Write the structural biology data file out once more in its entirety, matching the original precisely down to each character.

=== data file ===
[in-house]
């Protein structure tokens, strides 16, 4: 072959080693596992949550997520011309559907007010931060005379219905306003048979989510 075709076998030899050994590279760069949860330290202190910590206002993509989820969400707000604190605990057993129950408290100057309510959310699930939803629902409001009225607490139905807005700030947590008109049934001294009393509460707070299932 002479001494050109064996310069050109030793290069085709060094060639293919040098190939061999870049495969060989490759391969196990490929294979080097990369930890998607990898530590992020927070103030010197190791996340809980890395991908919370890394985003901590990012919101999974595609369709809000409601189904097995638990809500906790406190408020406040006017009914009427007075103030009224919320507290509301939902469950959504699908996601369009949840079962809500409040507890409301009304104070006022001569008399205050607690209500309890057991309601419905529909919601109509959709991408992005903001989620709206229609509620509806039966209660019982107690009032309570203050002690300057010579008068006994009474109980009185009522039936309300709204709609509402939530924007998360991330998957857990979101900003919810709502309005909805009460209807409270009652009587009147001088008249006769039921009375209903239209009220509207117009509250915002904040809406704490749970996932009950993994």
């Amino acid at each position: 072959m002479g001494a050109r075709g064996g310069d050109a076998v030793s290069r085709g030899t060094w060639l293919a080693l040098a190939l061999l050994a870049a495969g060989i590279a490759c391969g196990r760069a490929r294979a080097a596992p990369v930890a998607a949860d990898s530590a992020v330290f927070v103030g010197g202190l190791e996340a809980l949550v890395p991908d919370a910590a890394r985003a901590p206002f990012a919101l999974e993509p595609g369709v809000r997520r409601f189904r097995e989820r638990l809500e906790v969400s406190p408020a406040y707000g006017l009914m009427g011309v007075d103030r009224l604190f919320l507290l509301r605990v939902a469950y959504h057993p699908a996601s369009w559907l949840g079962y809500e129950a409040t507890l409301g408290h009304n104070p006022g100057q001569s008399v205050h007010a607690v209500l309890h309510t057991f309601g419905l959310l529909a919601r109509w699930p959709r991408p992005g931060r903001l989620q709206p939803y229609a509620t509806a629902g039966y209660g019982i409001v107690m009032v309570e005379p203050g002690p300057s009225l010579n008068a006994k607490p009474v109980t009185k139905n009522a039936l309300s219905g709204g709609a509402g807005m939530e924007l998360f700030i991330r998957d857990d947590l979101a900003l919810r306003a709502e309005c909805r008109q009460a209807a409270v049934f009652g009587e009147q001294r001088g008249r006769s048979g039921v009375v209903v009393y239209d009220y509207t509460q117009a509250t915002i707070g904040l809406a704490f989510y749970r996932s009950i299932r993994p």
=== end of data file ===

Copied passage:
[in-house]
């Protein structure tokens, strides 16, 4: 072959080693596992949550997520011309559907007010931060005379219905306003048979989510 075709076998030899050994590279760069949860330290202190910590206002993509989820969400707000604190605990057993129950408290100057309510959310699930939803629902409001009225607490139905807005700030947590008109049934001294009393509460707070299932 002479001494050109064996310069050109030793290069085709060094060639293919040098190939061999870049495969060989490759391969196990490929294979080097990369930890998607990898530590992020927070103030010197190791996340809980890395991908919370890394985003901590990012919101999974595609369709809000409601189904097995638990809500906790406190408020406040006017009914009427007075103030009224919320507290509301939902469950959504699908996601369009949840079962809500409040507890409301009304104070006022001569008399205050607690209500309890057991309601419905529909919601109509959709991408992005903001989620709206229609509620509806039966209660019982107690009032309570203050002690300057010579008068006994009474109980009185009522039936309300709204709609509402939530924007998360991330998957857990979101900003919810709502309005909805009460209807409270009652009587009147001088008249006769039921009375209903239209009220509207117009509250915002904040809406704490749970996932009950993994």
């Amino acid at each position: 072959m002479g001494a050109r075709g064996g310069d050109a076998v030793s290069r085709g030899t060094w060639l293919a080693l040098a190939l061999l050994a870049a495969g060989i590279a490759c391969g196990r760069a490929r294979a080097a596992p990369v930890a998607a949860d990898s530590a992020v330290f927070v103030g010197g202190l190791e996340a809980l949550v890395p991908d919370a910590a890394r985003a901590p206002f990012a919101l999974e993509p595609g369709v809000r997520r409601f189904r097995e989820r638990l809500e906790v969400s406190p408020a406040y707000g006017l009914m009427g011309v007075d103030r009224l604190f919320l507290l509301r605990v939902a469950y959504h057993p699908a996601s369009w559907l949840g079962y809500e129950a409040t507890l409301g408290h009304n104070p006022g100057q001569s008399v205050h007010a607690v209500l309890h309510t057991f309601g419905l959310l529909a919601r109509w699930p959709r991408p992005g931060r903001l989620q709206p939803y229609a509620t509806a629902g039966y209660g019982i409001v107690m009032v309570e005379p203050g002690p300057s009225l010579n008068a006994k607490p009474v109980t009185k139905n009522a039936l309300s219905g709204g709609a509402g807005m939530e924007l998360f700030i991330r998957d857990d947590l979101a900003l919810r306003a709502e309005c909805r008109q009460a209807a409270v049934f009652g009587e009147q001294r001088g008249r006769s048979g039921v009375v209903v009393y239209d009220y509207t509460q117009a509250t915002i707070g904040l809406a704490f989510y749970r996932s009950i299932r993994p």